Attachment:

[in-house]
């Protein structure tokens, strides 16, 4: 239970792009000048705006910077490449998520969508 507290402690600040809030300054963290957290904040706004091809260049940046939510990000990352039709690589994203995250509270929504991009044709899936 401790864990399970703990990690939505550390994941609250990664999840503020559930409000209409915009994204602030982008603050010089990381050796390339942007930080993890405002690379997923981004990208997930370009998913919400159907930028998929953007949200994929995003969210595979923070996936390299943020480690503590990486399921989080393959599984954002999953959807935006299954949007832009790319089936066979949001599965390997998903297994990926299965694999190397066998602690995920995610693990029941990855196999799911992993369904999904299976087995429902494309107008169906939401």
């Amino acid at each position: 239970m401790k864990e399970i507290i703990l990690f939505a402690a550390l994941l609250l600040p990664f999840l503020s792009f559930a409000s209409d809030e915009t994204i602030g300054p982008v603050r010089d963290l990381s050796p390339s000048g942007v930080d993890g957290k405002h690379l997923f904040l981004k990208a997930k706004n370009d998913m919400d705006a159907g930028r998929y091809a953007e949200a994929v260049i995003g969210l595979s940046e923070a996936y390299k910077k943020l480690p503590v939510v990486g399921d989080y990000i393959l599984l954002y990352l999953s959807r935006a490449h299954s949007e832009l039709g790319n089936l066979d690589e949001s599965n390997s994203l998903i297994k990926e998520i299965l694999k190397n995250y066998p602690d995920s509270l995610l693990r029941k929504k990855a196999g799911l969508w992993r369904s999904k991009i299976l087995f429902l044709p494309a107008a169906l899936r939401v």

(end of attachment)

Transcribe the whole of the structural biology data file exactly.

[in-house]
């Protein structure tokens, strides 16, 4: 239970792009000048705006910077490449998520969508 507290402690600040809030300054963290957290904040706004091809260049940046939510990000990352039709690589994203995250509270929504991009044709899936 401790864990399970703990990690939505550390994941609250990664999840503020559930409000209409915009994204602030982008603050010089990381050796390339942007930080993890405002690379997923981004990208997930370009998913919400159907930028998929953007949200994929995003969210595979923070996936390299943020480690503590990486399921989080393959599984954002999953959807935006299954949007832009790319089936066979949001599965390997998903297994990926299965694999190397066998602690995920995610693990029941990855196999799911992993369904999904299976087995429902494309107008169906939401």
């Amino acid at each position: 239970m401790k864990e399970i507290i703990l990690f939505a402690a550390l994941l609250l600040p990664f999840l503020s792009f559930a409000s209409d809030e915009t994204i602030g300054p982008v603050r010089d963290l990381s050796p390339s000048g942007v930080d993890g957290k405002h690379l997923f904040l981004k990208a997930k706004n370009d998913m919400d705006a159907g930028r998929y091809a953007e949200a994929v260049i995003g969210l595979s940046e923070a996936y390299k910077k943020l480690p503590v939510v990486g399921d989080y990000i393959l599984l954002y990352l999953s959807r935006a490449h299954s949007e832009l039709g790319n089936l066979d690589e949001s599965n390997s994203l998903i297994k990926e998520i299965l694999k190397n995250y066998p602690d995920s509270l995610l693990r029941k929504k990855a196999g799911l969508w992993r369904s999904k991009i299976l087995f429902l044709p494309a107008a169906l899936r939401v």